Director: NTG Saravanan
Cast: Ramarajan, Kaushika, Vadivelu, Haasini
After a sabbatical for over a decade, Ramarajan returns to the screen with Medhai, his 44th film. Known for his affinity for simple rustic characters, he was the toast of film makers whose plots were rural based. Comfortable playing roles like that of a cowherd who regaled the cows with his songs as he milked them ('Enga Ooru Paattukkaran'), or a folk dancer as in the record breaking 'Karagattakaran', his characters never failed to mouth platitudes and simple home truths.
There’s not much difference between the Ramarajan then and the Ramarajan now, except that he’s put on a few kilos of weight, and thankfully given up his bright lipstick and make-up for a more natural tone.
Also, after the initial scenes of his usual white dhoti-shirt attire, he sports a pair of blue jeans for most part of the film. A trifle self-conscious in it, he even takes a light -hearted dig at himself.
Ramarajan plays Saravana, a model school teacher in a suburban town. As the film opens, we see him in jail, wrongly convicted for embezzling funds from a Public Trust he had set up for under privileged students who couldn’t afford to pay their school fees. After receiving the Best Teacher award, and released from jail later, the man goes into flashback mode. We get to learn of his good deeds and of his integrity, his effort in setting up the Trust, and his fight against child labour.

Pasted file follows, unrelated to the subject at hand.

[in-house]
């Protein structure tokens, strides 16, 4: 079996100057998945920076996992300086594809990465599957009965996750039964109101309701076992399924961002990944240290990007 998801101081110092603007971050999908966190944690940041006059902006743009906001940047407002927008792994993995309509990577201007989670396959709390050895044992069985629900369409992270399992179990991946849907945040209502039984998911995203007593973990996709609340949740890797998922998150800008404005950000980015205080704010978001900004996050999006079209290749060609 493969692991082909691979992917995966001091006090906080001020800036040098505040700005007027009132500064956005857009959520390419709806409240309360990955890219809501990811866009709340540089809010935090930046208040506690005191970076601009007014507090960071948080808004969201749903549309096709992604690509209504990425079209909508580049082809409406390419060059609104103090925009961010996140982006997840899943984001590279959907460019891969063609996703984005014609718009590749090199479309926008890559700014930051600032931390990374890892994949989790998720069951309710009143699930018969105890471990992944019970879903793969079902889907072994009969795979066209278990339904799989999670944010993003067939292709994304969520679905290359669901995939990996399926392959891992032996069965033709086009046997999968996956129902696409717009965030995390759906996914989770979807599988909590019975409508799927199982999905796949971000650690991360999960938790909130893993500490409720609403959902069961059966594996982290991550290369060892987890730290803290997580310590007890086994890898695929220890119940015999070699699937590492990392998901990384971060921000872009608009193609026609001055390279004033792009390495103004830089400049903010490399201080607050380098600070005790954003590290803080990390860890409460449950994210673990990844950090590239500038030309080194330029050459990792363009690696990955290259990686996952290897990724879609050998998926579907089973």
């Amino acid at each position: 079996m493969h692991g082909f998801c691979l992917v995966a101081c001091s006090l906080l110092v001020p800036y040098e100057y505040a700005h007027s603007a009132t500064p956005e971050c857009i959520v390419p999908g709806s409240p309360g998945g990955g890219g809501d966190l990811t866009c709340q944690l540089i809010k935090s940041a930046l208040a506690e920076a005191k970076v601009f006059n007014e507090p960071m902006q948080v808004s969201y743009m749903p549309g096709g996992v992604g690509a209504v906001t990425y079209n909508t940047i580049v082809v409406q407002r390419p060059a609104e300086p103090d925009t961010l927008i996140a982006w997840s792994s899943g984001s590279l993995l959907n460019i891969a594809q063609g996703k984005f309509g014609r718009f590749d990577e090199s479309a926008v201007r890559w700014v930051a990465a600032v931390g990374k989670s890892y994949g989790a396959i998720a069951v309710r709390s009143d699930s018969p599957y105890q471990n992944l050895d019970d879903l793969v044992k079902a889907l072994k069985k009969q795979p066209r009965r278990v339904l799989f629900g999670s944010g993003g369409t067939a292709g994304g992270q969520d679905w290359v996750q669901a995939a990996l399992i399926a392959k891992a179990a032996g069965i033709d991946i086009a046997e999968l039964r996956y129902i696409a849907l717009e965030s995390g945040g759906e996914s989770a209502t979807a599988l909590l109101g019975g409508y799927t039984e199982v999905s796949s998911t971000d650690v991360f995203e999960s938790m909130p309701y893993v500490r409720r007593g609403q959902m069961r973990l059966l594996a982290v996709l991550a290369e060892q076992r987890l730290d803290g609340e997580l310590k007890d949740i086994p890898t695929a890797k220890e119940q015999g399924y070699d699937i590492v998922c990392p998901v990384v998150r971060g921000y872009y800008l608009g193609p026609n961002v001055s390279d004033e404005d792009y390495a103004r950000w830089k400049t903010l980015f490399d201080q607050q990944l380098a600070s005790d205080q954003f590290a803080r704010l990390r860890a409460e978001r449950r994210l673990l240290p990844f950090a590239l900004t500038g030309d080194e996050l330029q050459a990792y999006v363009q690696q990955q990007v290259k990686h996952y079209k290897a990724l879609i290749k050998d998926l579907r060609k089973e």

Also, of the girl who became his wife, and his guts and honesty which earned him the wrath of a few influential and corrupt men. Out of jail, there are a few surprises in store for Saravana, as he learns about the conspiracy that had sent him to jail. He sets out to take on, or rather reform the baddies.
Debutant director Saravanan (apprenticed with Senthilnathan and Hari), has kept his narrative simple, and made some effort to infuse his script with socially relevant issues. His protagonist is an ideal teacher and a socially conscious citizen to be emulated. The director has written the character to suit Ramarajan’s style, and given him sufficient image boosting scenes and punch lines. The film is neither too exciting, nor a great disappointment. Only, the whole feel is that of a decades old film.